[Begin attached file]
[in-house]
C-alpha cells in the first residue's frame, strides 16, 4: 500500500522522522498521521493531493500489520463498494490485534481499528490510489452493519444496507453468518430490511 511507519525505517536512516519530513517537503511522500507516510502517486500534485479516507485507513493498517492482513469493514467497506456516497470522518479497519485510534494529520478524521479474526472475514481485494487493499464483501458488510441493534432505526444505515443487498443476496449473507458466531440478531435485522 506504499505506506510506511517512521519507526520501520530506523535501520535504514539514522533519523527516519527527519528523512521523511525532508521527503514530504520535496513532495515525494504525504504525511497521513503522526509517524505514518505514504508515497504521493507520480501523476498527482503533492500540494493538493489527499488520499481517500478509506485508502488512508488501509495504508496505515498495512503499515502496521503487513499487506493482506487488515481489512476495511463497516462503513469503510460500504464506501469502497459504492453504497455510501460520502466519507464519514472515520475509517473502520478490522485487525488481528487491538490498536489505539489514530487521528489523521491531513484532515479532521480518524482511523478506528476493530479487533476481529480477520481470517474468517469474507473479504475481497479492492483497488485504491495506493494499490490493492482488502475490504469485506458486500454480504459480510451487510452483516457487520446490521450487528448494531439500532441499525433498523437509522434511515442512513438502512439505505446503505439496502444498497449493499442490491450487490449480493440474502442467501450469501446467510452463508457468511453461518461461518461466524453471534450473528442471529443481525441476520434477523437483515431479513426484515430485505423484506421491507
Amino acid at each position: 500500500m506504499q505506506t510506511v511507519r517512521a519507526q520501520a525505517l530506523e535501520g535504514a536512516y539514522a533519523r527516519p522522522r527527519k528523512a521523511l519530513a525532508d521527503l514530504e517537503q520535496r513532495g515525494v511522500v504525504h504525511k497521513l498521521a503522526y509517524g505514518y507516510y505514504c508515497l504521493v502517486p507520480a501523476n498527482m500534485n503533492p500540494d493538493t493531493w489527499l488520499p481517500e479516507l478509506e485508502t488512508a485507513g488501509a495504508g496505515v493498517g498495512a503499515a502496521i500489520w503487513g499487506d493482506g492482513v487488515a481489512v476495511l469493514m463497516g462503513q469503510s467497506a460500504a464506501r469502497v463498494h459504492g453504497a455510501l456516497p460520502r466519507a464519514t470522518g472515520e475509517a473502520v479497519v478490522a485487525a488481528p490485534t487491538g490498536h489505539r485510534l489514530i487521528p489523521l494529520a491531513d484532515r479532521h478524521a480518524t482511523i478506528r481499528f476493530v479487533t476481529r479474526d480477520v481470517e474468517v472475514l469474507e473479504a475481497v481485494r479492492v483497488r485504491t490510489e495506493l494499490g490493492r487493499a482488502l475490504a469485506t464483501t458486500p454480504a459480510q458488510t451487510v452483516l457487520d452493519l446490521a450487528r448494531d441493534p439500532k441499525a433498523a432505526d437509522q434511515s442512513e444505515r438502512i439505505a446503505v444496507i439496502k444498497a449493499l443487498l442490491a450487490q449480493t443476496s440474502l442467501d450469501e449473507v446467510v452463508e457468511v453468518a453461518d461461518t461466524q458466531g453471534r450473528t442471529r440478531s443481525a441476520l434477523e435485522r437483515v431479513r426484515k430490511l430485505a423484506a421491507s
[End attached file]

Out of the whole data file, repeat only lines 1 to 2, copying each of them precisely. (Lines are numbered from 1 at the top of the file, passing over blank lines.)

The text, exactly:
[in-house]
C-alpha cells in the first residue's frame, strides 16, 4: 500500500522522522498521521493531493500489520463498494490485534481499528490510489452493519444496507453468518430490511 511507519525505517536512516519530513517537503511522500507516510502517486500534485479516507485507513493498517492482513469493514467497506456516497470522518479497519485510534494529520478524521479474526472475514481485494487493499464483501458488510441493534432505526444505515443487498443476496449473507458466531440478531435485522 506504499505506506510506511517512521519507526520501520530506523535501520535504514539514522533519523527516519527527519528523512521523511525532508521527503514530504520535496513532495515525494504525504504525511497521513503522526509517524505514518505514504508515497504521493507520480501523476498527482503533492500540494493538493489527499488520499481517500478509506485508502488512508488501509495504508496505515498495512503499515502496521503487513499487506493482506487488515481489512476495511463497516462503513469503510460500504464506501469502497459504492453504497455510501460520502466519507464519514472515520475509517473502520478490522485487525488481528487491538490498536489505539489514530487521528489523521491531513484532515479532521480518524482511523478506528476493530479487533476481529480477520481470517474468517469474507473479504475481497479492492483497488485504491495506493494499490490493492482488502475490504469485506458486500454480504459480510451487510452483516457487520446490521450487528448494531439500532441499525433498523437509522434511515442512513438502512439505505446503505439496502444498497449493499442490491450487490449480493440474502442467501450469501446467510452463508457468511453461518461461518461466524453471534450473528442471529443481525441476520434477523437483515431479513426484515430485505423484506421491507